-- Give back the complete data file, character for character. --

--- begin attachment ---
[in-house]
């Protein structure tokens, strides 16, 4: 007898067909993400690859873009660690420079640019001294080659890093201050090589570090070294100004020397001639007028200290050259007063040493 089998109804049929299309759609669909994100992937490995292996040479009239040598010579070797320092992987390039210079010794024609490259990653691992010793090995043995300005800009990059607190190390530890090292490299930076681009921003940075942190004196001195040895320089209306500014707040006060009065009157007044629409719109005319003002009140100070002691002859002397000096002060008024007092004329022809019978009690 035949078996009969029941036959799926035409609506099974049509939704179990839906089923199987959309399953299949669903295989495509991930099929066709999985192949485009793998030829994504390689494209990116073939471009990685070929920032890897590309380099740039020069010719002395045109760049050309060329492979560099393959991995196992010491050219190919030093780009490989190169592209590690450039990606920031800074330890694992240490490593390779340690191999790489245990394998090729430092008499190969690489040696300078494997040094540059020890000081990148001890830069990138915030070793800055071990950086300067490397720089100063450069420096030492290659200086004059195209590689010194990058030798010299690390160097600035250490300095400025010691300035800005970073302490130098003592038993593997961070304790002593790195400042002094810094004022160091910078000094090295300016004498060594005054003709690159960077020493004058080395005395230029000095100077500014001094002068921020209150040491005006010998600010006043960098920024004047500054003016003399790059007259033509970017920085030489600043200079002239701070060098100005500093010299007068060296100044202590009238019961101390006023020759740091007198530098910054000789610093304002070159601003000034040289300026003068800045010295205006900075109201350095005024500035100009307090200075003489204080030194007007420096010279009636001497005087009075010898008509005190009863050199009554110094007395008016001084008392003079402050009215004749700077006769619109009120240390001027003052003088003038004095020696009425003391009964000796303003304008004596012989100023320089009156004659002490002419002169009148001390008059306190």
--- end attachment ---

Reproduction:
[in-house]
């Protein structure tokens, strides 16, 4: 007898067909993400690859873009660690420079640019001294080659890093201050090589570090070294100004020397001639007028200290050259007063040493 089998109804049929299309759609669909994100992937490995292996040479009239040598010579070797320092992987390039210079010794024609490259990653691992010793090995043995300005800009990059607190190390530890090292490299930076681009921003940075942190004196001195040895320089209306500014707040006060009065009157007044629409719109005319003002009140100070002691002859002397000096002060008024007092004329022809019978009690 035949078996009969029941036959799926035409609506099974049509939704179990839906089923199987959309399953299949669903295989495509991930099929066709999985192949485009793998030829994504390689494209990116073939471009990685070929920032890897590309380099740039020069010719002395045109760049050309060329492979560099393959991995196992010491050219190919030093780009490989190169592209590690450039990606920031800074330890694992240490490593390779340690191999790489245990394998090729430092008499190969690489040696300078494997040094540059020890000081990148001890830069990138915030070793800055071990950086300067490397720089100063450069420096030492290659200086004059195209590689010194990058030798010299690390160097600035250490300095400025010691300035800005970073302490130098003592038993593997961070304790002593790195400042002094810094004022160091910078000094090295300016004498060594005054003709690159960077020493004058080395005395230029000095100077500014001094002068921020209150040491005006010998600010006043960098920024004047500054003016003399790059007259033509970017920085030489600043200079002239701070060098100005500093010299007068060296100044202590009238019961101390006023020759740091007198530098910054000789610093304002070159601003000034040289300026003068800045010295205006900075109201350095005024500035100009307090200075003489204080030194007007420096010279009636001497005087009075010898008509005190009863050199009554110094007395008016001084008392003079402050009215004749700077006769619109009120240390001027003052003088003038004095020696009425003391009964000796303003304008004596012989100023320089009156004659002490002419002169009148001390008059306190």